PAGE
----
Welcome Barbara Binns!
When I read her amazing book, Unlawful Orders, I knew I had to convince Barbara to let me interview her for We Need Diverse Middle Grade Wednesday.
Freeman Field Mutiny
TheTuskegee Airmen heroically fought for the right to be officers of the US military so that they could fly overseas to help defeat fascism in World War II. However, after winning that battle, they faced their next great challenge at Freeman Field. There racist white officers barred them from entering the Officer’s Club. These heroic men fought for their rights and their fight helped lead to the desegregation of the US armed forces.
One Black officer who refused to give in to the bigotry at Freeman Field was James Buchanan “JB” Williams. JB grew up the son of sharecroppers. His loving family and insuppressible intellect drove him to push boundaries placed on Black Americans in the early twentieth century. JB’s devotion to the betterment of others drove him to become a doctor, to serving as a medic in the US military and eventually joining the elite Tuskegee Airmen, where he fought to change minds.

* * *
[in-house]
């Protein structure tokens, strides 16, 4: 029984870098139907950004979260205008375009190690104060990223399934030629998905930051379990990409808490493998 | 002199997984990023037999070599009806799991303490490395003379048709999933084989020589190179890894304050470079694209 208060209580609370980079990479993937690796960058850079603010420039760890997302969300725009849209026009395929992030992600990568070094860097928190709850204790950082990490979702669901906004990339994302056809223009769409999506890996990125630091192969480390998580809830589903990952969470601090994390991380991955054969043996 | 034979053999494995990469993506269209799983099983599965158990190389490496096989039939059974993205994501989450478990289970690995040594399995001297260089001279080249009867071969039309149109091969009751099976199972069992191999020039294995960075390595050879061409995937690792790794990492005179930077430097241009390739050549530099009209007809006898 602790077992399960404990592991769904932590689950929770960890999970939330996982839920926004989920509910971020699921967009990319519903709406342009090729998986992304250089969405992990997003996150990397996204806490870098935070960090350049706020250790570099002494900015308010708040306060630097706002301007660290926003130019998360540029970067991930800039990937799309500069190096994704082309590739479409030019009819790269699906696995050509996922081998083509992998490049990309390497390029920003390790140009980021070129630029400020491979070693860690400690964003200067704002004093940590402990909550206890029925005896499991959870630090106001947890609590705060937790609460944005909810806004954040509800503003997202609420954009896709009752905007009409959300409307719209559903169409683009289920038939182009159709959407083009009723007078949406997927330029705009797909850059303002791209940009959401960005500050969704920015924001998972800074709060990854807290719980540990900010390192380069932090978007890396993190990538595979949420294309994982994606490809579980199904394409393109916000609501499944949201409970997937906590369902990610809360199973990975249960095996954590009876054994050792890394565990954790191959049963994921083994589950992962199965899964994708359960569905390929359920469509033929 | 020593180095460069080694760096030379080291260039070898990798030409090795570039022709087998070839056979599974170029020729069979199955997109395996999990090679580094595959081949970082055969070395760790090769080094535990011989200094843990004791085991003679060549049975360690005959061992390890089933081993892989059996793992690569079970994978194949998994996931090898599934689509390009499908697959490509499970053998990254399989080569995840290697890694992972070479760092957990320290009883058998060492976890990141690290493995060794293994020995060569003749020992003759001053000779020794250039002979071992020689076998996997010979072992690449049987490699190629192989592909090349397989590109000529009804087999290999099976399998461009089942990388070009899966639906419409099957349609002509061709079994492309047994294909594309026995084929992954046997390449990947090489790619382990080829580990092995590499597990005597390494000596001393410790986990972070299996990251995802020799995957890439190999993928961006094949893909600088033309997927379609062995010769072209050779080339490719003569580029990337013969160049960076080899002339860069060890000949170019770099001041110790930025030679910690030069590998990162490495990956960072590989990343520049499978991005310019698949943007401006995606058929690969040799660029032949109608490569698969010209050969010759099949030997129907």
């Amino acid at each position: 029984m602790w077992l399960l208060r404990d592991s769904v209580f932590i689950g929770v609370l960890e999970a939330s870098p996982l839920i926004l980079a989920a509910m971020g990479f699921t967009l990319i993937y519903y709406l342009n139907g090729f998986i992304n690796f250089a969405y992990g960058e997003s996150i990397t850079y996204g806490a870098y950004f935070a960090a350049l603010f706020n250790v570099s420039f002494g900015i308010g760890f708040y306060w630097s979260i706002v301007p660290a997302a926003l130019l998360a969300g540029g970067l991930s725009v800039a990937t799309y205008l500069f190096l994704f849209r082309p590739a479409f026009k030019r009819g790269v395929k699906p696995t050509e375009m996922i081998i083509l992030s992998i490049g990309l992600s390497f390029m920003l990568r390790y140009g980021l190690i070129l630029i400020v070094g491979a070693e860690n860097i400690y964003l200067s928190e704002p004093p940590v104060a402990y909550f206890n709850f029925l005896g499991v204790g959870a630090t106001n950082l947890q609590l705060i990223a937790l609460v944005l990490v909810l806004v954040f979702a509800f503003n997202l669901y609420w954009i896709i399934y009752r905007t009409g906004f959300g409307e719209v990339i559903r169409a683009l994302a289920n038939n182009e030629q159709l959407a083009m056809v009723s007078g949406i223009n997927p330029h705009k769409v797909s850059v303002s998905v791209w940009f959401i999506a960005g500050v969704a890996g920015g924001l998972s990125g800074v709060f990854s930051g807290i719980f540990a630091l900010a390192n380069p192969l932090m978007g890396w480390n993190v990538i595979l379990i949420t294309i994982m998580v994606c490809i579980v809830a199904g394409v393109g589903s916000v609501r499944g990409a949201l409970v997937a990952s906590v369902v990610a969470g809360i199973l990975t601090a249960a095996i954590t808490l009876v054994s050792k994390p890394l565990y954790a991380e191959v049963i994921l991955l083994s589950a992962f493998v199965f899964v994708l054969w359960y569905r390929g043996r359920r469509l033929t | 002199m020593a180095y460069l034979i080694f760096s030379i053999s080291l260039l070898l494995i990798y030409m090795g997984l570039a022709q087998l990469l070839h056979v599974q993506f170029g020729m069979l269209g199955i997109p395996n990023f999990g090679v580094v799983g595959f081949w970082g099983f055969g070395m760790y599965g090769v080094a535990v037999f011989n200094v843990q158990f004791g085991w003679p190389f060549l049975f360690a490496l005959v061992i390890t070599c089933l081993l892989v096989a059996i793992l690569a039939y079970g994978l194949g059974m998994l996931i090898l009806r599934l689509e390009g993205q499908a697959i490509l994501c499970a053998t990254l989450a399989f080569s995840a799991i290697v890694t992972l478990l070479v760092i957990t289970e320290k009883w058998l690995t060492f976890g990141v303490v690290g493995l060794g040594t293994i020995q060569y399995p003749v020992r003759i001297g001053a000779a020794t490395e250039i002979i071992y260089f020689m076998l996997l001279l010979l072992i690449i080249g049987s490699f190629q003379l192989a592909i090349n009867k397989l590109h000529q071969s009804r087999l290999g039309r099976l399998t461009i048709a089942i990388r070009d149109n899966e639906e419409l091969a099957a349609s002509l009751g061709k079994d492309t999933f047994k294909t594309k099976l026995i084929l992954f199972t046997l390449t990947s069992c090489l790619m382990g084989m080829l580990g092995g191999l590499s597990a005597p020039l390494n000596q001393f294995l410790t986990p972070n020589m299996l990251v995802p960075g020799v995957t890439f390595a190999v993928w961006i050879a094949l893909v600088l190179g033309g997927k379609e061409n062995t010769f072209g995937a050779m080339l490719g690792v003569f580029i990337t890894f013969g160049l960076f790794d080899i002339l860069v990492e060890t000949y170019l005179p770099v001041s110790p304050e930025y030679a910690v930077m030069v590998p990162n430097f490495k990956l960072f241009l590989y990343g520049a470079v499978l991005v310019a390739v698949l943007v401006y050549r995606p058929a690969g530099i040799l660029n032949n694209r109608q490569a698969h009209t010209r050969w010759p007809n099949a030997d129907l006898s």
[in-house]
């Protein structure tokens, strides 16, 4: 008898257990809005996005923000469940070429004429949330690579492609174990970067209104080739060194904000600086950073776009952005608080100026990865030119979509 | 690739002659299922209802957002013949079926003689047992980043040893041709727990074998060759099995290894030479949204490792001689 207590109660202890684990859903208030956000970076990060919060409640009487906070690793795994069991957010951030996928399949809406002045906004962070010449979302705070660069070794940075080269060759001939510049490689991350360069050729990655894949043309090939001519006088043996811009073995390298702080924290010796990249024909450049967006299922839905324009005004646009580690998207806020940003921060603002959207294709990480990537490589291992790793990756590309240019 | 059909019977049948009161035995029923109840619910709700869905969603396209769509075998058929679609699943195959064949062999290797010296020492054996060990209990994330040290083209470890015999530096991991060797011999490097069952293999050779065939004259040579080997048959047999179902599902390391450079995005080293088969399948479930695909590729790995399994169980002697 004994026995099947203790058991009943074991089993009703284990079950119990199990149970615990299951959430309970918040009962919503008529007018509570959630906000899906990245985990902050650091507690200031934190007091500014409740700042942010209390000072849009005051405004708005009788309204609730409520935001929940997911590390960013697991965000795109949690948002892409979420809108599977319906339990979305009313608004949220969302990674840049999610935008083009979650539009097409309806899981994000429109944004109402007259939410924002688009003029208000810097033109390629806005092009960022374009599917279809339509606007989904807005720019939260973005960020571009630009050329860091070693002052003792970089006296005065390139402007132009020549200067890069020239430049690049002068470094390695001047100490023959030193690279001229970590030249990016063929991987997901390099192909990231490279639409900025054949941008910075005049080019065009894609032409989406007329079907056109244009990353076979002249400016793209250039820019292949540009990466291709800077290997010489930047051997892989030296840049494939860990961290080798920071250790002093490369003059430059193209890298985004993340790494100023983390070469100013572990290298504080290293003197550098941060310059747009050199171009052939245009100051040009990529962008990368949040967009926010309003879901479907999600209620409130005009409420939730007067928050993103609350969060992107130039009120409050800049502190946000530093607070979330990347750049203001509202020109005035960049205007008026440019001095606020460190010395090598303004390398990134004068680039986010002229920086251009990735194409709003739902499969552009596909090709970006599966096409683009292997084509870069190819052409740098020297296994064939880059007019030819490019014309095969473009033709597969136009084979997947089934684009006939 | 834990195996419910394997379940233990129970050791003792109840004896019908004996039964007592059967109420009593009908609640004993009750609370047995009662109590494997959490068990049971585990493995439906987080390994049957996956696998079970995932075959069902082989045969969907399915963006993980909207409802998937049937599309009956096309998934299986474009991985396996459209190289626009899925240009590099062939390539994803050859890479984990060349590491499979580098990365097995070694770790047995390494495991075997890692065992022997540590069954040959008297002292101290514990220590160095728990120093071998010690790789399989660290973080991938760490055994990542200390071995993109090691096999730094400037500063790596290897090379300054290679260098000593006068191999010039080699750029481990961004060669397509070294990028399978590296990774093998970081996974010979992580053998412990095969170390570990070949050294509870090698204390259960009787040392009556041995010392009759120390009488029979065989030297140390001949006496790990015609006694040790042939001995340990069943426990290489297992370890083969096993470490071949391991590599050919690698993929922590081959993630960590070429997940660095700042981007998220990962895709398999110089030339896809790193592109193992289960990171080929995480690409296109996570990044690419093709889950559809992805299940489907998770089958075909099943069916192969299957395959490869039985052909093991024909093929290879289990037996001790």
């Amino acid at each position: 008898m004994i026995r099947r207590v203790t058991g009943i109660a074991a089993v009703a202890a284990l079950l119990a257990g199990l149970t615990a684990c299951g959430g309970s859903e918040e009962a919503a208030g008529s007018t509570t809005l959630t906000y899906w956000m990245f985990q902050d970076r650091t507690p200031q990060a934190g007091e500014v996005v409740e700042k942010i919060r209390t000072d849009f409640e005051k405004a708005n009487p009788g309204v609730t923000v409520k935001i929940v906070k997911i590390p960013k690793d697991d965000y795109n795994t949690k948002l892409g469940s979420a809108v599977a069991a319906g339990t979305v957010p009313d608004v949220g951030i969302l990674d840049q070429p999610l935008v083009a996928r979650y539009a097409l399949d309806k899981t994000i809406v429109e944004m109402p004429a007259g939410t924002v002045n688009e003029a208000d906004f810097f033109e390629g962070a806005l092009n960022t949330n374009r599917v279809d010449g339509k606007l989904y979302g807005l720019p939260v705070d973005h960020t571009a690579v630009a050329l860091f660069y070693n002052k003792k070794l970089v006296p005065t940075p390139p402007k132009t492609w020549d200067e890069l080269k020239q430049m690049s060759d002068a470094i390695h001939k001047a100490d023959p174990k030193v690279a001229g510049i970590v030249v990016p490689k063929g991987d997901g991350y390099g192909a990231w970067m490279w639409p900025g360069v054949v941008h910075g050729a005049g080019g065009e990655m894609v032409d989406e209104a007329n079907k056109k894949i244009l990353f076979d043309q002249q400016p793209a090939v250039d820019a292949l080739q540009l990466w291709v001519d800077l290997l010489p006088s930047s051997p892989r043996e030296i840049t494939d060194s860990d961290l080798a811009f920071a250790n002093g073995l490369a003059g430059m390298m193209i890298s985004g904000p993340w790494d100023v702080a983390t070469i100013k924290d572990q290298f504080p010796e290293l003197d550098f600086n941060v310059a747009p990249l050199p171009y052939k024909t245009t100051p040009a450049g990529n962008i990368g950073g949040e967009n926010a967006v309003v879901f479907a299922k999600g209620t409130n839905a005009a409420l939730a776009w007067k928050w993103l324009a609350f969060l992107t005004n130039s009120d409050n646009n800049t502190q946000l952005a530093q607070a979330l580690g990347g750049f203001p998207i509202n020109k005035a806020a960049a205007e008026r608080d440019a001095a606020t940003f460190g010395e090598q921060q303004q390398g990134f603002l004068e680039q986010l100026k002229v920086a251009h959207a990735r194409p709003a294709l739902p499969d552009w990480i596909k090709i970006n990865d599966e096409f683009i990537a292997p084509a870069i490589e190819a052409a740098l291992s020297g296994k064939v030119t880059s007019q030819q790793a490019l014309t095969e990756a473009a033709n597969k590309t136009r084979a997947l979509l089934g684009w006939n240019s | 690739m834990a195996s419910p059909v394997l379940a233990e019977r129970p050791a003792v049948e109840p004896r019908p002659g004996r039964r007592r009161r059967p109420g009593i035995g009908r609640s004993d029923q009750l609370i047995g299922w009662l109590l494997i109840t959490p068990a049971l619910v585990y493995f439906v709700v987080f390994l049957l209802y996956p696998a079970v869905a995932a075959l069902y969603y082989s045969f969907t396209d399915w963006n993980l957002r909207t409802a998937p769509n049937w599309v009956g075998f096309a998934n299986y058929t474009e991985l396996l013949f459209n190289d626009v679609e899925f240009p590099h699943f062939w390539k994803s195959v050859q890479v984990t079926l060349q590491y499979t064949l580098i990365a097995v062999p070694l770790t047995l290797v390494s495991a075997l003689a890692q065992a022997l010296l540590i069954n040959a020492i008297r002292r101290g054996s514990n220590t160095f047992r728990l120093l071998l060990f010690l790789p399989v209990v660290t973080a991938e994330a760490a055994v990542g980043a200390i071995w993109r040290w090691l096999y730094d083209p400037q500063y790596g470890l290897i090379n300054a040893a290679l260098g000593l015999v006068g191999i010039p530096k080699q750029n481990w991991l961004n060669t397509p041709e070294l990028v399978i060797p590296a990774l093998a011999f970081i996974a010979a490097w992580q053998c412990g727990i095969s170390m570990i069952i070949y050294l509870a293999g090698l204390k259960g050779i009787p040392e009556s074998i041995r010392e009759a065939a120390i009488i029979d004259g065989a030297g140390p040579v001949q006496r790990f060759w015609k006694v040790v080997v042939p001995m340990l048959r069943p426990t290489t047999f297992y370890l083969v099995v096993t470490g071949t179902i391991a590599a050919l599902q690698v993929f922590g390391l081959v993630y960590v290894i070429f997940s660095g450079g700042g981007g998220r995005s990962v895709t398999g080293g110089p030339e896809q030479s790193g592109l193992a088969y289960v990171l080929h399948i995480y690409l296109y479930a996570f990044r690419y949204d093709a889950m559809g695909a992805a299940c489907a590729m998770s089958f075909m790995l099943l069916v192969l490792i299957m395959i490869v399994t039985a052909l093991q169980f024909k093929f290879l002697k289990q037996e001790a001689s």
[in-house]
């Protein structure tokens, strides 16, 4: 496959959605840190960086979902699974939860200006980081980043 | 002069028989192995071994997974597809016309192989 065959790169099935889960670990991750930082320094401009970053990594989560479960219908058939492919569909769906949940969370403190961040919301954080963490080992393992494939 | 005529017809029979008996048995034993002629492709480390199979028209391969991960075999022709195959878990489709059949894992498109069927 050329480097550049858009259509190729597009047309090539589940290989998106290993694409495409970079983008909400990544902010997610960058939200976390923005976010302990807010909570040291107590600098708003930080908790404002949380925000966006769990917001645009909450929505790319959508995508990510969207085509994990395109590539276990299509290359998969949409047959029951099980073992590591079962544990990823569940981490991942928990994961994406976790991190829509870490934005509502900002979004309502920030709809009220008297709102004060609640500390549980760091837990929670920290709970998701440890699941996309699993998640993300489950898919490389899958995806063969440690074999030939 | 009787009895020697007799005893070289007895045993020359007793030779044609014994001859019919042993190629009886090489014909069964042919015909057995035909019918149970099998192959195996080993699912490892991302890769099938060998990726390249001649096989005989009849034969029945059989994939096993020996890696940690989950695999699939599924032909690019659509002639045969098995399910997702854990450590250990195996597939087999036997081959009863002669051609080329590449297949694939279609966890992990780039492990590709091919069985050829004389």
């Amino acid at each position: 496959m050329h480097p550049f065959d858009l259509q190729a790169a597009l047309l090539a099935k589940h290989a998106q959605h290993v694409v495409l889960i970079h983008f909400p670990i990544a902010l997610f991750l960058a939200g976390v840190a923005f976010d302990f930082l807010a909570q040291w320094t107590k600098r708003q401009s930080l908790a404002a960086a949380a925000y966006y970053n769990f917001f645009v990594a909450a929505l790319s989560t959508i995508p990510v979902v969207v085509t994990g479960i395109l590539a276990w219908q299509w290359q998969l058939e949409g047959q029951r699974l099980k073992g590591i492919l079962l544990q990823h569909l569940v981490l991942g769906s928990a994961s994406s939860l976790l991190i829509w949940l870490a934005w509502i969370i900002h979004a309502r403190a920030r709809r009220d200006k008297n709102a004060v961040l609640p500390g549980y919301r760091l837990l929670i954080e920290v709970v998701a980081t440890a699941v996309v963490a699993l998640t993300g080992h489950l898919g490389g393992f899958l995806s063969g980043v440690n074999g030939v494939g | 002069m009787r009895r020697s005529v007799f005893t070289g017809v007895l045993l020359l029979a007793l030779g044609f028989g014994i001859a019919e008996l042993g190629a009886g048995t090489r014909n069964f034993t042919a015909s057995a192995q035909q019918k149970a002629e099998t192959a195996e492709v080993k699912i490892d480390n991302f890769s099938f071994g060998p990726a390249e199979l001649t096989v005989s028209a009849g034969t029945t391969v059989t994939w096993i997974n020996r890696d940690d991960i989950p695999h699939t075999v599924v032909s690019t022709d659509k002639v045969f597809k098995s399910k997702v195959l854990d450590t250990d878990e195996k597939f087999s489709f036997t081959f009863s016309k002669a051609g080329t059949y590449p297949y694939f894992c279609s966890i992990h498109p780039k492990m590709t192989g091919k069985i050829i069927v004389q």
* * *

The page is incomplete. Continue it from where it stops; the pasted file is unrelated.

When I first read the description of Unlawful Orders, I was immediately drawn to the subject and the life of JB Williams. Can you give us an overview of JB Williams and why you were drawn to write his story?